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Volume 1 - Page 96 of 111 Index | Zoom | |
Oh, Lord, is this true? our hearts cry out, shall we be so changed that we shall,
unmoved, witness this writhing, suffering mass, nay, witness the tortures of some of our
own dear ones with calm enjoyment, giving glory to God, can it be? Is this the truth of
God? We have not overstated the conceptions of Hell that have been expressed by some
of our leading evangelical preachers. Who among us has not at some time or another
read with profit the Works of Dr. Jonathan Edwards, yet he is quoted in a pamphlet
before us as saying:--
"Imagine yourself to be cast into a fiery oven or a great furnace. . . . Imagine also
that your body were to be there for a quarter of an hour, full of fire, and all the while full
of quick sense, what horror would you feel at the endurance of such a furnace, and how
long would that quarter of an hour seem to u. O, how then would your heart sink if you
knew that you must bear it for ever and ever; that there would be no end, that after
millions and millions of ages your torment would be no nearer to an end, and that you
never, never should be delivered."
Some reader may say, Why fill your pages with such revolting things? Because, dear
reader, we are going to face the truth, to shut our eyes to nothing, and if eternal conscious
suffering is truth, we desire to receive it in all its horror, and all its despair. Confident are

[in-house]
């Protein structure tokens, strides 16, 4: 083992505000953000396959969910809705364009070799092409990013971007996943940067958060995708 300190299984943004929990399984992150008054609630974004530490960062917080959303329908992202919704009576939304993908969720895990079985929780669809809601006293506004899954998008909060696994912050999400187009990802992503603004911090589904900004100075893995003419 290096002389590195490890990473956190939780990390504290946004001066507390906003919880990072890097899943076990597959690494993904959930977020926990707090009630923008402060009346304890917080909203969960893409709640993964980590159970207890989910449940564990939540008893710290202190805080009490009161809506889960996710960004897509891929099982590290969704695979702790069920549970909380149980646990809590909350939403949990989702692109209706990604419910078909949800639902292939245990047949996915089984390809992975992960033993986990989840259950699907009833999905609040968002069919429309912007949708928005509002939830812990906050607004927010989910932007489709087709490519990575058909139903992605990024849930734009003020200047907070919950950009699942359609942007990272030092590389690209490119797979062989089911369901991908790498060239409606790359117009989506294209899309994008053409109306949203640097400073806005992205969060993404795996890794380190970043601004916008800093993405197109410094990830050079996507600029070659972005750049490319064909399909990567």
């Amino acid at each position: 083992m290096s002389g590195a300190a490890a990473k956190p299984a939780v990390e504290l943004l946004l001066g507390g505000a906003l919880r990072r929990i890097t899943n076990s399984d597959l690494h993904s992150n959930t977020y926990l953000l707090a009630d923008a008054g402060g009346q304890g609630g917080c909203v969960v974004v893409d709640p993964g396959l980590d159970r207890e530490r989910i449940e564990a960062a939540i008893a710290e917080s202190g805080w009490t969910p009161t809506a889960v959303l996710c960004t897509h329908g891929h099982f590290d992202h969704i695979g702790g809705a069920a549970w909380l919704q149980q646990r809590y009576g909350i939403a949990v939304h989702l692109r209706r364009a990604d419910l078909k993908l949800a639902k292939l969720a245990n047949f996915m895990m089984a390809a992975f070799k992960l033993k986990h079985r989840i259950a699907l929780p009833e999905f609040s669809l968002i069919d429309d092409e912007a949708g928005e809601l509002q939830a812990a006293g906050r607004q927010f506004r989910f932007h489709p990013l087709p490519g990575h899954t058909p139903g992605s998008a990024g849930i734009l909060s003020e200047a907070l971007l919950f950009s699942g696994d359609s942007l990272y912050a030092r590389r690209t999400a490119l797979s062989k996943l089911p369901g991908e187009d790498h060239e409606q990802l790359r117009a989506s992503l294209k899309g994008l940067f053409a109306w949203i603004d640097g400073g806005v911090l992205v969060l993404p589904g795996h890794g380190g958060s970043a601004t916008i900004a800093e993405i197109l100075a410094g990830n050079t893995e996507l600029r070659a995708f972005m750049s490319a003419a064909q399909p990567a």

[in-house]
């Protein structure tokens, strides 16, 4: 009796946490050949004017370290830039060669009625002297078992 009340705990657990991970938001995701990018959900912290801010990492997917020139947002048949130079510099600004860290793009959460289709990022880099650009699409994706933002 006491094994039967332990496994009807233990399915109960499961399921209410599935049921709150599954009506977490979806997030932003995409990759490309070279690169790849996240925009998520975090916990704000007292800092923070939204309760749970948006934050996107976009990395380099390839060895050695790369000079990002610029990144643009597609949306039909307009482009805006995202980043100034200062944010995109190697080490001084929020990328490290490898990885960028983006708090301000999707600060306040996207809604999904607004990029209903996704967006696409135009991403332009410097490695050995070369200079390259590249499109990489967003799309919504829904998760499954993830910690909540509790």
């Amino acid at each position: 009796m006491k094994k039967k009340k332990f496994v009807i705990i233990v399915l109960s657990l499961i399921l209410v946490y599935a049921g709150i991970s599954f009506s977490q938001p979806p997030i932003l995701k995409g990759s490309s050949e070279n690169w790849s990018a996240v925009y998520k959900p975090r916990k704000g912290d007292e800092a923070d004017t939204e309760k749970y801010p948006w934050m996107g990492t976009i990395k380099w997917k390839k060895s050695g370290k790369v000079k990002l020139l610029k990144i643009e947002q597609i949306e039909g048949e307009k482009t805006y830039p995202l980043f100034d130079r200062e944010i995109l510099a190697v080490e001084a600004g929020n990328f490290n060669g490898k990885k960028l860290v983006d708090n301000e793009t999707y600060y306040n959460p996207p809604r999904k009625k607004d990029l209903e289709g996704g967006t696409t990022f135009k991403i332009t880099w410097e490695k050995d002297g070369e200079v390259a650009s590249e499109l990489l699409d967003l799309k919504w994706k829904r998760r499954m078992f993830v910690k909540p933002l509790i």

we that were we to fill ten thousand pages with the most harrowing descriptions that the
human mind could conceive, it would be as nothing in comparison to the dreadful reality
of eternal conscious suffering.
What saith the Scriptures concerning this subject? Certain it is that we read the words,
"everlasting punishment." Let us consider this passage; it is found in Matt. 25: 46,
"And these shall go away into eternal punishment, but the righteous into eternal life."
We have quoted from the R.V. because it gives the word eternal in both instances. We
are often reminded that the duration of the punishment must be the same as the duration
of the life mentioned in the same verse, and to this, of course, we most heartily agree.
We know of a Mission where the solemn words were exhibited in large characters,
"Everlasting Punishment." This method of treating Scriptures is to say the least unfair;
let us have the whole truth. If the everlasting punishment of Matt. 25: is truth for the
present time, so also is the everlasting life of Matt. 25:, and upon the terms of
Matt. 25:, without any man-made alteration. Who are they that receive everlasting life
here, and who everlasting punishment?
"When the Son of man shall come in His glory. . . . then shall He sit upon the throne
of His glory, and before Him shall be gathered all nations."
The whole passage relates to the judgment of the nations who are on the earth at the
end of the period covered by the great tribulation. The gospel of the grace of God is not
in view; the kingdom and eternal life are the portion of those who gave meat and drink,
clothing and consolation to the brethren of the King. Let us then be consistent; let those
who apply the everlasting punishment of Matt. 25: preach everlasting life upon the
conditions laid down in that chapter. If they cannot, where is their warrant for thus
picking and choosing in this vital matter? Who told them that the method of punishment
mentioned here is to be indiscriminately applied to old and young, moral and immoral,
sceptic and heathen, during all time and under all circumstances? The whole thing is a
piece of unwarrantable and mischievous mutilation of Scripture at the dictation of the